According to the theory of evolution, organisms have undergone and undergo changes over time, with new species emerging from some common ancestor. Studying different groups of organisms, we notice several features that serve as evidence for this theory. The presence of vestigial organs is one such evidence.
we can define vestigial organ as a stunted structure that has little or no function in a particular organism. One of the main examples of vestigial organs is the human appendix. This projection of the intestine does not have great functions for man, but it is well developed in some herbivorous animals, such as the rabbit.
Studies suggest that the appendix may have been useful to our ancestors and that they had a diet richer in vegetables, since the appendix has as its main function to harbor microorganisms capable of breaking down the cellulose. With the change in the human diet, this organ no longer had advantages and is now found only as a vestigial structure.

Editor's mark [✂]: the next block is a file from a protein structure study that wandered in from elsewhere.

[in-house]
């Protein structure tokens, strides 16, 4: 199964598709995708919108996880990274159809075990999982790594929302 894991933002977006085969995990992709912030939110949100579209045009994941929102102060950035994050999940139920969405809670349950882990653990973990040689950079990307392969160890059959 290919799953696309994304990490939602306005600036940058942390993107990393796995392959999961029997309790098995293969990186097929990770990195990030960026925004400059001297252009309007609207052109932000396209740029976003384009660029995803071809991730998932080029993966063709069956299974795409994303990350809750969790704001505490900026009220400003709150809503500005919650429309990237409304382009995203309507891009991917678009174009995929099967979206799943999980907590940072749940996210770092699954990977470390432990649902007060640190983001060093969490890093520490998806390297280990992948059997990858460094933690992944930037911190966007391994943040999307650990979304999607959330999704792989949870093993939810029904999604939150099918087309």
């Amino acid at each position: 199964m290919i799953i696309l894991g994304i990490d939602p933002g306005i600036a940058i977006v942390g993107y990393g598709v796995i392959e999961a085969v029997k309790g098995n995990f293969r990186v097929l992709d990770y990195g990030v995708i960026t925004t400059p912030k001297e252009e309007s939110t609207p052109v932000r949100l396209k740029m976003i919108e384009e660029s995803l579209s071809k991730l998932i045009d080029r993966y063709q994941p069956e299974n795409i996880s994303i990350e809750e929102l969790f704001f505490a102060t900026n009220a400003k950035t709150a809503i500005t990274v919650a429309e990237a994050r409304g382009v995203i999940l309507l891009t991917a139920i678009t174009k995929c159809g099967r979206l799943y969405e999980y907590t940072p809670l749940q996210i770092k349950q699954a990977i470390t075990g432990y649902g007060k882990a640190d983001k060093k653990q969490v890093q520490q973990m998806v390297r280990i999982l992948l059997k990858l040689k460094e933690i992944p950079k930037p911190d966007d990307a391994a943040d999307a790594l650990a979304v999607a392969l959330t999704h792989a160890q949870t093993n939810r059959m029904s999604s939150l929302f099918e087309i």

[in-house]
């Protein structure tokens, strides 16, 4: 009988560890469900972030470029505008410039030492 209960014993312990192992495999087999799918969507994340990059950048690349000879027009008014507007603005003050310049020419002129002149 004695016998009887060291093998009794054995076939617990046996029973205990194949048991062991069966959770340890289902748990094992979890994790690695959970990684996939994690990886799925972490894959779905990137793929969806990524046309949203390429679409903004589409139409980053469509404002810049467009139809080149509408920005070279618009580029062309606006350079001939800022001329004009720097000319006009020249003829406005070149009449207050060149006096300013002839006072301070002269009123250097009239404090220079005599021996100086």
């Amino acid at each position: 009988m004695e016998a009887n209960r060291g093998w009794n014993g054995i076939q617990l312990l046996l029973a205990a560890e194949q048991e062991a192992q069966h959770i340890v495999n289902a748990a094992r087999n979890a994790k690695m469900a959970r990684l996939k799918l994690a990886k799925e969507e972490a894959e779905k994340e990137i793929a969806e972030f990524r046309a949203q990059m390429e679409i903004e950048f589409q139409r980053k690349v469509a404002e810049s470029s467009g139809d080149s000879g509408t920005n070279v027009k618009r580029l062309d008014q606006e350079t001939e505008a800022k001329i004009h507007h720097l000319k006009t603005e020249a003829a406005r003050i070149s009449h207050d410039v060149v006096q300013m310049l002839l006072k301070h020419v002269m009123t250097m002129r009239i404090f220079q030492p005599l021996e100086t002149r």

Furthermore, the presence of the appendix in man and some herbivores suggests that at some point in our evolutionary history we had a common ancestor and therefore we share this characteristic.
Other structures can be cited as vestigial, such as paw bones in whales and a structure formed by several bones in birds that suggests the presence of a tail in their ancestors. All of these features were useful in the past, but they are no longer used.
It can be seen, therefore, that the vestigial organs are structures that played an important role, however, for some reason they became unnecessary and became smaller and smaller and with little or no function. Thus, these organs are important evidence of the changes undergone by organisms over time.
By Ma. Vanessa dos Santos
Source: Brazil School - https://brasilescola.uol.com.br/o-que-e/biologia/o-que-e-orgao-vestigial.htm